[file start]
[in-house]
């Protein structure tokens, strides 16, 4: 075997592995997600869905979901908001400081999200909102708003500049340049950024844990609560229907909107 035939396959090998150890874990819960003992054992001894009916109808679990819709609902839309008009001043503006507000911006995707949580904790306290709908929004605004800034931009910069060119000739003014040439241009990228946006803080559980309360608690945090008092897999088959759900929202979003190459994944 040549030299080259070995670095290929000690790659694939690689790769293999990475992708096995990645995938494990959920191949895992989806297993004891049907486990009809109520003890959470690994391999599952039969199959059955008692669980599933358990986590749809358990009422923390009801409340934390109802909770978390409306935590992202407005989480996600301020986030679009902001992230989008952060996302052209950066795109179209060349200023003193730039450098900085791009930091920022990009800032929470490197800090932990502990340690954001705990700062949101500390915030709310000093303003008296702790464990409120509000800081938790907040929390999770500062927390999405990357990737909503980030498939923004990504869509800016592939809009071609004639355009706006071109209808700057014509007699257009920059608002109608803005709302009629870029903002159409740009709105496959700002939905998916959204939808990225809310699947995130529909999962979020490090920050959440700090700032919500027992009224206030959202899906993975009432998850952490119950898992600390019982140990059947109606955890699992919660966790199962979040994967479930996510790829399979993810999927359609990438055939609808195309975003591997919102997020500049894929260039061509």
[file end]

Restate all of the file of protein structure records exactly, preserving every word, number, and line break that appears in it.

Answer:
[in-house]
């Protein structure tokens, strides 16, 4: 075997592995997600869905979901908001400081999200909102708003500049340049950024844990609560229907909107 035939396959090998150890874990819960003992054992001894009916109808679990819709609902839309008009001043503006507000911006995707949580904790306290709908929004605004800034931009910069060119000739003014040439241009990228946006803080559980309360608690945090008092897999088959759900929202979003190459994944 040549030299080259070995670095290929000690790659694939690689790769293999990475992708096995990645995938494990959920191949895992989806297993004891049907486990009809109520003890959470690994391999599952039969199959059955008692669980599933358990986590749809358990009422923390009801409340934390109802909770978390409306935590992202407005989480996600301020986030679009902001992230989008952060996302052209950066795109179209060349200023003193730039450098900085791009930091920022990009800032929470490197800090932990502990340690954001705990700062949101500390915030709310000093303003008296702790464990409120509000800081938790907040929390999770500062927390999405990357990737909503980030498939923004990504869509800016592939809009071609004639355009706006071109209808700057014509007699257009920059608002109608803005709302009629870029903002159409740009709105496959700002939905998916959204939808990225809310699947995130529909999962979020490090920050959440700090700032919500027992009224206030959202899906993975009432998850952490119950898992600390019982140990059947109606955890699992919660966790199962979040994967479930996510790829399979993810999927359609990438055939609808195309975003591997919102997020500049894929260039061509």